BWW Review: THE LIGHTNING THIEF MISFIRES DESPITE ITS PROMISE at Huntington Theatre Company
How much one enjoys THE LIGHTNING THIEF, The Percy Jackson Musical, currently at the Huntington Theatre Company in Boston through July 28, may correlate directly with one's familiarity with the source material. On opening night, the large number of teens and tweens in the audience - who were clearly anticipating the appearance of every monster, plot twist and special effect - were laughing, cheering and clapping with unbridled vigor. However, the adults whom I queried at intermission, who had no such prior exposure to the immensely popular Rick Riordan children's book series that mashes up teen angst with Greek mythology, were considerably less enthralled.
The disparity could partially be attributed to the uncomfortably loud volume of the highly electrified four-piece rock band that all but obliterated the rapid-fire lyrics of many songs. Lead actor Chris McCarrell as Percy Jackson was unfortunately the cast member most victimized by the badly balanced sound. And when the full ensemble sang together, forget it. All but the simplest repeated phrases were inaudible. As a result, the fast-moving plot points and suddenly appearing and disappearing mythological characters were indistinguishable. My companion and several other folks around me said they were lost.
This surprising technical difficulty - the show has been on tour since January after an acclaimed limited Off-Broadway run in 2017 - is really unfortunate, since THE LIGHTNING THIEF turns the liabilities of several troubled misfit teens into assets when it is discovered that they are the much neglected "half-blood" children of Greek gods. Percy, especially, is the most beleaguered and therefore the most heroically endowed, given that he is the son of one of the Big Three rulers inhabiting Olympus. As such, he is charged with undertaking a dangerous quest, that of finding out who stole Zeus's prized lightning bolt and returning it to the angry - and thundering - god of the sky. If successful, Percy can restore peace to the human world. If not, Ares will have succeeded in engaging Zeus, Hades and Poseidon in a vengeful World War III.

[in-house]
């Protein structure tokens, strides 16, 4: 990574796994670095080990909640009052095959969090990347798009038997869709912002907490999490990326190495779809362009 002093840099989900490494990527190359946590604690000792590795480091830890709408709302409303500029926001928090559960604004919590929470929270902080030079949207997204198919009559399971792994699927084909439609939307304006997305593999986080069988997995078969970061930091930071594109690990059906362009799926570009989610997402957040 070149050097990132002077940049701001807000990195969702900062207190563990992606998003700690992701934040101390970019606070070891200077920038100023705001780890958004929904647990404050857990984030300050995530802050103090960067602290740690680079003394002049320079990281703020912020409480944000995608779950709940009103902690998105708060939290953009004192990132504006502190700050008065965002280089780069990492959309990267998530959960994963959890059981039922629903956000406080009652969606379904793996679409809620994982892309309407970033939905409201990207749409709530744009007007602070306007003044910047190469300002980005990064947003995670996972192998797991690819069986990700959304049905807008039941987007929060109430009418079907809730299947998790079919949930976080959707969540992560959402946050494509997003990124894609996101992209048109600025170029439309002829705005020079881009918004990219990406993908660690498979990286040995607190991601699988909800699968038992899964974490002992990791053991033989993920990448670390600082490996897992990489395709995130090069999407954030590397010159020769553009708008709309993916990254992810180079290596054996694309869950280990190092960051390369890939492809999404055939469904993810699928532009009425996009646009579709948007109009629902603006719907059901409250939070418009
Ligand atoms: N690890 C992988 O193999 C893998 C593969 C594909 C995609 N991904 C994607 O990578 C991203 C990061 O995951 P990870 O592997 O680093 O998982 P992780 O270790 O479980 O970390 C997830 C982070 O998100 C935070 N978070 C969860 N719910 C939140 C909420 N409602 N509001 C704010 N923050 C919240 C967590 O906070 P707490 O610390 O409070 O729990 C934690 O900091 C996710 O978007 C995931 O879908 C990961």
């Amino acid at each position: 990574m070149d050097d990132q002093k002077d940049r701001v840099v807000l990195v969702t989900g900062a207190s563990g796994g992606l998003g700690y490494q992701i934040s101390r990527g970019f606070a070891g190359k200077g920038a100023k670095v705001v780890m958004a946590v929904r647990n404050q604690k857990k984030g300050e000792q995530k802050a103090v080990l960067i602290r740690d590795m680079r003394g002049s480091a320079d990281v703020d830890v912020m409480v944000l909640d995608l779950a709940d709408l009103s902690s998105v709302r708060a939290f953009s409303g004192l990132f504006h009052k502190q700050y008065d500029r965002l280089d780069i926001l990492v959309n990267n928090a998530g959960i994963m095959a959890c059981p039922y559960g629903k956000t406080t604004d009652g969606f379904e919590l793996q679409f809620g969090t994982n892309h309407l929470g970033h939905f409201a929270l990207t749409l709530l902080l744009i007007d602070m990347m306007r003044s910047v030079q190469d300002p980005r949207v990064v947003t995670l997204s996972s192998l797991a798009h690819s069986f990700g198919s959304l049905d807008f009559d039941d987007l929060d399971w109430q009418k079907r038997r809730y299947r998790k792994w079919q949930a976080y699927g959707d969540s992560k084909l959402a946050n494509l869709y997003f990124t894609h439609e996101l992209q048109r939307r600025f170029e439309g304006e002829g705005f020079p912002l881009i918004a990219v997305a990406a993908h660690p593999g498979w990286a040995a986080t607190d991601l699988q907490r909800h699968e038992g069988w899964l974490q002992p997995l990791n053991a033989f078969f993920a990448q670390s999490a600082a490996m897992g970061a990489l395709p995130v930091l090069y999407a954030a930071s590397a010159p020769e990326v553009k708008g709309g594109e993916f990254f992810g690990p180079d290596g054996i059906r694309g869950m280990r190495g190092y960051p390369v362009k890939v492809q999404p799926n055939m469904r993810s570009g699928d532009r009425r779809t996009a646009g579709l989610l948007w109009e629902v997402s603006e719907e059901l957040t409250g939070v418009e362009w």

From their summer haven at Camp Half-Blood on Long Island (!) to the entrance to the Underworld located in Los Angeles (where else?), Percy, his sidekick Grover (Izzy Figueroa) and tagalong Annabeth (Kristin Stokes) encounter the Three Furies, Medusa, a motorcycle-riding Ares, and a revivalist preacher wannabe in Hades. They predictably vanquish all monsters and restore the balance of nature, but not before they discover some empowering truths about life and themselves. In the show's finale, "Bring on the Monsters," they each realize that they do, indeed, have what it takes to live in the real world.
The cast is uniformly strong, moving through the dense storyline with unflagging energy and delivering the ample comic moments with panache and brio. McCarrell, Figueroa and Stokes are very appealing dynamic heroes, combining vulnerability and determination quite believably. Everyone else pulls double, triple, and even quadruple duty, changing from monsters to humans to gods and back again with breakneck speed and precision. At times it's head-scratching to contemplate how on Earth they're able to change masks and costumes so quickly. Most notable among the ensemble is Ryan Knowles, who morphs through a countless array of colorful characters, including the aforementioned Medusa and Hades - plus, in a cameo appearance, the hilarious surfer dude Poseidon.
The very larger-than-life nature of THE LIGHTNING THIEF requires eye-popping special effects. Since this is a low-budget TheaterWorksUSA tour, however, sets, costumes, and mythical magic suffer. Comic visuals substitute for awe-inspiring pyrotechnics. Again, for those familiar with the source material, an active imagination may suffice to fill in the blanks. But for the uninitiated, it may not be clear what is happening when a Minotaur pancakes Percy's mother and sends her off to the Underworld.
As of this writing, Boston is the last stop on the current tour of THE LIGHTNING THIEF. For fans and their families, it may be worth making the trek to see this best seller come to life on stage. For others, a trip to your local library may be more satisfying. The book by Rick Riordan is a page turner. The musical is more like a head spinner.
(Photos by Jeremy Daniel)
Book by Joe Tracz; music and lyrics by Rob Rokicki; adapted from the book, The Lightning Thief, by Rick Riordan; directed by Stephen Brackett; choreographed by Patrick McCollum; scenic design, Lee Savage; costume design, Sydney Maresca; lighting design, David Lander; sound design, Ryan Rumery; new puppetry designs, Acheson Walsh Studios; fight direction, Rob Kinter; hair, wig and make-up, Dave Bova; production stage manager, Veronica Aglow
Cast in Alphabetical Order:
Grover/Mr. D, Izzy Figueroa; Chiron and others, Ryan Knowles; Percy Jackson, Chris McCarrell; Clarisse and others, T. Shyvonne Stewart; Luke and others, James Hayden Rodriguez; Sally and others, Jalynn Steele; Annabeth, Kristin Stokes
Performances and Tickets: